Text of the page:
The decision will protect cellphones from warrantless searches going forward, but it may not be of much help to defendants in pending cases, or those whose convictions are final, said lawyer Gerry Morris…He said that courts could allow evidence to be used from police searches of cellphones that were done in “good faith” and relied on the law as it stood when the searches were conducted.

Still a two-fold victory. We’ve acquired the sort of protection many folks – from geeks to civil libertarians – agree we need in a digital age. Now, the task remains to take the modernized version of privacy and stick in the eye of paranoids ranging from the White House and Congress to the NSA.

HypeWatch asks: Does Wi-Fi really disturb fetal brains?

Even without much evidence to support concerns that prenatal exposure to wireless radiation leads to attention deficit-hyperactivity disorder (ADHD) in children, the BabySafe Project is still promoting a “better safe than sorry” campaign to pregnant women.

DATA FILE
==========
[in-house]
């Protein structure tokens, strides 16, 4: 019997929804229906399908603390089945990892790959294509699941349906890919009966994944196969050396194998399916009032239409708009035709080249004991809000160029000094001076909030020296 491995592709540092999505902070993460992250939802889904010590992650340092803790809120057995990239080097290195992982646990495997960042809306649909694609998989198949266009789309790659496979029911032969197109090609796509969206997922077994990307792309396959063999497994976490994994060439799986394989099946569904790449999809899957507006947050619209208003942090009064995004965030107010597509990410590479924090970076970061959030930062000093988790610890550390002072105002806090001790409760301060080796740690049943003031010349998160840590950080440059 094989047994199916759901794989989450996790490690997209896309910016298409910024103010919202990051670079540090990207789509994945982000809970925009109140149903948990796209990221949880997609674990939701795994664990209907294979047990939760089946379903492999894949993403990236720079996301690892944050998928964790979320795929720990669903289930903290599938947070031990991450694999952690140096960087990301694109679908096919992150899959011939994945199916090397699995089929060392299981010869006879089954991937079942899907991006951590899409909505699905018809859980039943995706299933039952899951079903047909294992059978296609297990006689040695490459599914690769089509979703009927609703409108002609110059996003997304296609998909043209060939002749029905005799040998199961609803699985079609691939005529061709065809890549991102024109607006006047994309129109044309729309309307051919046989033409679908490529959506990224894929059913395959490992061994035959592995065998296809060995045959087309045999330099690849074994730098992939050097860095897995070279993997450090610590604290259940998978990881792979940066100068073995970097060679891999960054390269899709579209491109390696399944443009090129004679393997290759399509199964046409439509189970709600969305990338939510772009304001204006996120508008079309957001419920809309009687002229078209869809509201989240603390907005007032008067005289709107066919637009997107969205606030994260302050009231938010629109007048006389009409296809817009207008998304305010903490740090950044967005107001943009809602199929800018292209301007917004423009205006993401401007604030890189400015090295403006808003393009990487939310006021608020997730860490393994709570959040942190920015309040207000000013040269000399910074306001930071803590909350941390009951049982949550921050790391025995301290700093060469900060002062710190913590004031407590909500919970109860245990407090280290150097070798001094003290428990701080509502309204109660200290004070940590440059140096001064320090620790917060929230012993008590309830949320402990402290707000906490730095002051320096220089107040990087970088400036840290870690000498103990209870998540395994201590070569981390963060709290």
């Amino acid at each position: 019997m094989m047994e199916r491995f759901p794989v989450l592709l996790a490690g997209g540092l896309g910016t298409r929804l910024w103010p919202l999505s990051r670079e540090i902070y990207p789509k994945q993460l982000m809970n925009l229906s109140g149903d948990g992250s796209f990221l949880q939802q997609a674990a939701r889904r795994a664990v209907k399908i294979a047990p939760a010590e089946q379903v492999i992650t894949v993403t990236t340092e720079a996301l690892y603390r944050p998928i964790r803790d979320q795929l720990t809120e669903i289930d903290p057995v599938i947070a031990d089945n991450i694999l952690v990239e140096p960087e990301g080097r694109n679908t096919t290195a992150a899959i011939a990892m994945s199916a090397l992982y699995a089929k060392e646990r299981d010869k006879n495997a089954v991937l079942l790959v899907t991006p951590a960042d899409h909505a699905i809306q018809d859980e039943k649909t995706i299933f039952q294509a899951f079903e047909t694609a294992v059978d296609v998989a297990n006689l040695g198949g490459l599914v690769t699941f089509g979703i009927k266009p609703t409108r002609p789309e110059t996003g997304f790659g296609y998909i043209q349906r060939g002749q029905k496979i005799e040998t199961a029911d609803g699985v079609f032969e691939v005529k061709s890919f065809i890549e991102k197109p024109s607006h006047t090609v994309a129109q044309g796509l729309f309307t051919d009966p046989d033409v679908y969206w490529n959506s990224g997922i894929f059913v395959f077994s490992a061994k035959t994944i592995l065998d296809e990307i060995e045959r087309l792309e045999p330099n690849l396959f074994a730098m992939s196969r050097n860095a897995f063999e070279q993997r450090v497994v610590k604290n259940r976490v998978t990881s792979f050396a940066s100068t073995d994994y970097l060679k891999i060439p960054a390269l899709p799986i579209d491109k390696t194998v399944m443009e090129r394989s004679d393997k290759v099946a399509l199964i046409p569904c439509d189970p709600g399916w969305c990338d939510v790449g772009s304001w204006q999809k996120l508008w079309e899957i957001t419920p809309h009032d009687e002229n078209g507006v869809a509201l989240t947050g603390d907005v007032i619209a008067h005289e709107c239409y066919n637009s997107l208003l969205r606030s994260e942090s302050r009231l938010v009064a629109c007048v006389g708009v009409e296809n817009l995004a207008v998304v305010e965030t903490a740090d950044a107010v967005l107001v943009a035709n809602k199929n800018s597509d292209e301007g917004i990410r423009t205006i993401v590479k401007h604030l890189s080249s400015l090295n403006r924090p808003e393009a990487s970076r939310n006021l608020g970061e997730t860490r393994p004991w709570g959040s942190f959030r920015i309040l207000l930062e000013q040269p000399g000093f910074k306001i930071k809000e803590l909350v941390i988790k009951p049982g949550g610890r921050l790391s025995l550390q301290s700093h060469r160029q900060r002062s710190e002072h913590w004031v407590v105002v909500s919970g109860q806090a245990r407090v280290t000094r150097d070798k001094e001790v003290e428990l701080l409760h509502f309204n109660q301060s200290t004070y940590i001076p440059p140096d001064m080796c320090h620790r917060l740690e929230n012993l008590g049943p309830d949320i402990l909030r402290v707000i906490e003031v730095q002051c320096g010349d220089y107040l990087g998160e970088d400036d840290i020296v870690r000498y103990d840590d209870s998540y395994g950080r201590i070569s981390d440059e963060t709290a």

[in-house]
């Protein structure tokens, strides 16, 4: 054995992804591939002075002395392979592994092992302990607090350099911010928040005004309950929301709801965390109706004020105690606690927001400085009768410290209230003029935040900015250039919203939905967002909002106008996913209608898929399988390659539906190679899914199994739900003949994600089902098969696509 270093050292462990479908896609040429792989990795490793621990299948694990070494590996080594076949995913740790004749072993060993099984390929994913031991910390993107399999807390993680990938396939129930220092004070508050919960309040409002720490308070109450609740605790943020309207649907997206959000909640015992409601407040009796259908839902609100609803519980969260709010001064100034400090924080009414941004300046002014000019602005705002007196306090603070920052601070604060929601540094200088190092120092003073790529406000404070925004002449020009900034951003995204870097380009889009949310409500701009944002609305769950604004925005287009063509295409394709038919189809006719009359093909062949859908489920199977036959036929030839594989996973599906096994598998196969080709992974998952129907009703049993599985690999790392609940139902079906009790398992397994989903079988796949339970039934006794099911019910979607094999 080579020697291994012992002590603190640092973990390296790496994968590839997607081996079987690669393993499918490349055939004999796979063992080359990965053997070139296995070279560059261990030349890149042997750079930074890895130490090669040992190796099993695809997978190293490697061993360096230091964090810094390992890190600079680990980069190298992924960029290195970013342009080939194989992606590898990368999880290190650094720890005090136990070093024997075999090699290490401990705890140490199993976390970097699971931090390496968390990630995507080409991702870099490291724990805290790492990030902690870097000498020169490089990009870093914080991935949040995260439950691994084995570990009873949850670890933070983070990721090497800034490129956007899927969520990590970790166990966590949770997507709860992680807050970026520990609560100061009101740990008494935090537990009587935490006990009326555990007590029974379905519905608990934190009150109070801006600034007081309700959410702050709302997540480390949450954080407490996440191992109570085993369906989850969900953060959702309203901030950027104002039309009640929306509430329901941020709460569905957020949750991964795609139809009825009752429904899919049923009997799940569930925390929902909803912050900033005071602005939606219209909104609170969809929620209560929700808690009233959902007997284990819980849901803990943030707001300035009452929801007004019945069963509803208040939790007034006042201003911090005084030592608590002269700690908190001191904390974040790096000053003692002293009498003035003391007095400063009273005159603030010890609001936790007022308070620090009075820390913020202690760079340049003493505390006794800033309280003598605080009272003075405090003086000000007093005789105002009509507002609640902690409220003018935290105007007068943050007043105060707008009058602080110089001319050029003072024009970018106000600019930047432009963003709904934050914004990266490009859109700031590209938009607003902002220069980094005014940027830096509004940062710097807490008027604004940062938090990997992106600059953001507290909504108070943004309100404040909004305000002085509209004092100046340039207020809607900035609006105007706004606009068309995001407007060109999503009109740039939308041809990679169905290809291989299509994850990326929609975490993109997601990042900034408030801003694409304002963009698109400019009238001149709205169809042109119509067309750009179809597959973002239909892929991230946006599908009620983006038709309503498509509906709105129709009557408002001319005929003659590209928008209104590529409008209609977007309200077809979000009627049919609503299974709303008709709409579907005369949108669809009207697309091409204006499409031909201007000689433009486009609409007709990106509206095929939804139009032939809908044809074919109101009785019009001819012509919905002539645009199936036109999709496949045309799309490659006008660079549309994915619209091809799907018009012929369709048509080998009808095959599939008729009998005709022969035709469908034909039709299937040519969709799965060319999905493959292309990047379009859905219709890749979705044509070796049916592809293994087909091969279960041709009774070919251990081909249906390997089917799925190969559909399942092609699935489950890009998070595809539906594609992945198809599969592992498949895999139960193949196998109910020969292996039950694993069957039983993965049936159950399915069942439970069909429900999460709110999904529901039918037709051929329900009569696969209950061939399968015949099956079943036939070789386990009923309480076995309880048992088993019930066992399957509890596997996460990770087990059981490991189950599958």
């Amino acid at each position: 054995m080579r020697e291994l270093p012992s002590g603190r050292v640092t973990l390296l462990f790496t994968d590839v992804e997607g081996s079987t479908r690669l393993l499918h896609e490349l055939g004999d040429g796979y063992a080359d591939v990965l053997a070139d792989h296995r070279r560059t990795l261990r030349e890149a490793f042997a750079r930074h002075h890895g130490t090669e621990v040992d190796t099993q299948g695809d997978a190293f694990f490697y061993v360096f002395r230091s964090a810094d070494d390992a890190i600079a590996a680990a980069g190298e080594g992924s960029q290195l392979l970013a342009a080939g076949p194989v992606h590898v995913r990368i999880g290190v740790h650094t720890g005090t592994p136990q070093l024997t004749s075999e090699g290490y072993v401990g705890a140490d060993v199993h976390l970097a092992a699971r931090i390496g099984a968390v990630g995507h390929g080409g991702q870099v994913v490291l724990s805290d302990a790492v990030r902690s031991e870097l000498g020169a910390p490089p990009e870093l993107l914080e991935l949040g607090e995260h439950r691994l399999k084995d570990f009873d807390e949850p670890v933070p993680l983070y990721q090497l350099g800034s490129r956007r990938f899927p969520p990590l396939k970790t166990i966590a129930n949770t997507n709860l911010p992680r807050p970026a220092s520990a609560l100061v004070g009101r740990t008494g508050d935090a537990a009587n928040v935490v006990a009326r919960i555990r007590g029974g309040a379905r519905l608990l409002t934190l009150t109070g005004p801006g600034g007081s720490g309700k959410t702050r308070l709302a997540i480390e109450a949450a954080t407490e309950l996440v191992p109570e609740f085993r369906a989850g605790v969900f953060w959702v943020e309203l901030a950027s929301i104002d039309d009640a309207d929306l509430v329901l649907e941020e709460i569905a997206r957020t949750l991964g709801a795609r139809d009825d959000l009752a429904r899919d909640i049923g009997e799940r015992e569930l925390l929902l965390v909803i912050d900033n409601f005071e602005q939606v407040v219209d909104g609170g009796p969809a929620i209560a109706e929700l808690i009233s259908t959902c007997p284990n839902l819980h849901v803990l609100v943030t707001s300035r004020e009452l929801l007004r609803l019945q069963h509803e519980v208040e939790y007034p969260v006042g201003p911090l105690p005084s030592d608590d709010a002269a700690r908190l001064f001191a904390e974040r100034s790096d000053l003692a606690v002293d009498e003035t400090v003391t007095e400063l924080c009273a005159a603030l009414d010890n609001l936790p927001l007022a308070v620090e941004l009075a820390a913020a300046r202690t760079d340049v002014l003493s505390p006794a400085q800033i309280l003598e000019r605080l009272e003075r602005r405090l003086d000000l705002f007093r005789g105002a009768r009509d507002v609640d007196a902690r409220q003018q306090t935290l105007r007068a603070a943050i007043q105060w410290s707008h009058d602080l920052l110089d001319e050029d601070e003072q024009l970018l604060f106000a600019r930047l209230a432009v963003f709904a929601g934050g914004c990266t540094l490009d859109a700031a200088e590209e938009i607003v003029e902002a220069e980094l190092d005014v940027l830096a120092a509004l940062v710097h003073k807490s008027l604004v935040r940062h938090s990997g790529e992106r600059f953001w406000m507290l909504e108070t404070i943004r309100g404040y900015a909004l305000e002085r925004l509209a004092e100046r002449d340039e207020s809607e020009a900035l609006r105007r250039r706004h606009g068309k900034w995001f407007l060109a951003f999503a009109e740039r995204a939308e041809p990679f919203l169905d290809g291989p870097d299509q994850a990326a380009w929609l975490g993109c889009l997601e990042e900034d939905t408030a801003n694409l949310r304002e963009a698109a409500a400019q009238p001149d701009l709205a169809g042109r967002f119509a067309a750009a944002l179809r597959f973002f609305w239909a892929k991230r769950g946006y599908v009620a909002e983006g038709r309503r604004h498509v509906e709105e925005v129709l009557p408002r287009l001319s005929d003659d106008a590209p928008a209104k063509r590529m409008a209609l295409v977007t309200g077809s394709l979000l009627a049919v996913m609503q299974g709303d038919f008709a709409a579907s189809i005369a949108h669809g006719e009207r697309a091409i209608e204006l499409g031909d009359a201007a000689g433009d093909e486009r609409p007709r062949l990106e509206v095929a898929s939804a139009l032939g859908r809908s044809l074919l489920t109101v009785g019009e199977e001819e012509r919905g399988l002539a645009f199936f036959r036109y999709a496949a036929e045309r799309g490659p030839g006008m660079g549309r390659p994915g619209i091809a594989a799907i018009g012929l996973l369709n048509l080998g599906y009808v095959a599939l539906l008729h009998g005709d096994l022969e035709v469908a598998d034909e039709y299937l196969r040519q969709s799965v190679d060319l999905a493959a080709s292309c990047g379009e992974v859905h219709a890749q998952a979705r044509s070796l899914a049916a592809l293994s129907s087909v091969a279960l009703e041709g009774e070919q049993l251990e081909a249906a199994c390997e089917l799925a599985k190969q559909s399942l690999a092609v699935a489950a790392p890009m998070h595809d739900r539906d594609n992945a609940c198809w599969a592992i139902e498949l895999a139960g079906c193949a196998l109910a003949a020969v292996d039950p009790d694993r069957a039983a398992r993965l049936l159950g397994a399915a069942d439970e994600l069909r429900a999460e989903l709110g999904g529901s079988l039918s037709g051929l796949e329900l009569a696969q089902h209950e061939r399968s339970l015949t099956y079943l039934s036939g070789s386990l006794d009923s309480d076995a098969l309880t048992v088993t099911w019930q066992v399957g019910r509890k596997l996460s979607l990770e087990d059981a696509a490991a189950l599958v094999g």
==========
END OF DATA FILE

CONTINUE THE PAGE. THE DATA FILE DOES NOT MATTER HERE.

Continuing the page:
Perhaps setting an iPad streaming television atop the baby bump does carry some level of some type of fetal health risk. Who knows? If so, what could possibly be wrong with a simple recommendation to tell pregnant moms to put a little distance between the device and the belly?

But a scare campaign targeting pregnant women, who already face a barrage of no-nos the second they learn they’re with child, also has its risks.

Without definitive science to back it up, words and phrases like “damage,” “behavioral disorders,” “may lead to long-term health consequences,” are pretty hefty terms to be throwing around…

Based on research from two Turkish universities, Devra Davis now believes irregular, erratic signals from wireless radiation interfere with the rapid neurological growth unique to prenatal cellular development.

Hugh Taylor, MD, chair of the department of obstetrics, gynecology, and reproductive sciences at Yale-New Haven Hospital, presented his evidence of the effects of cell phone radiation on 33 pregnant mice, published in Scientific Reports in 2012.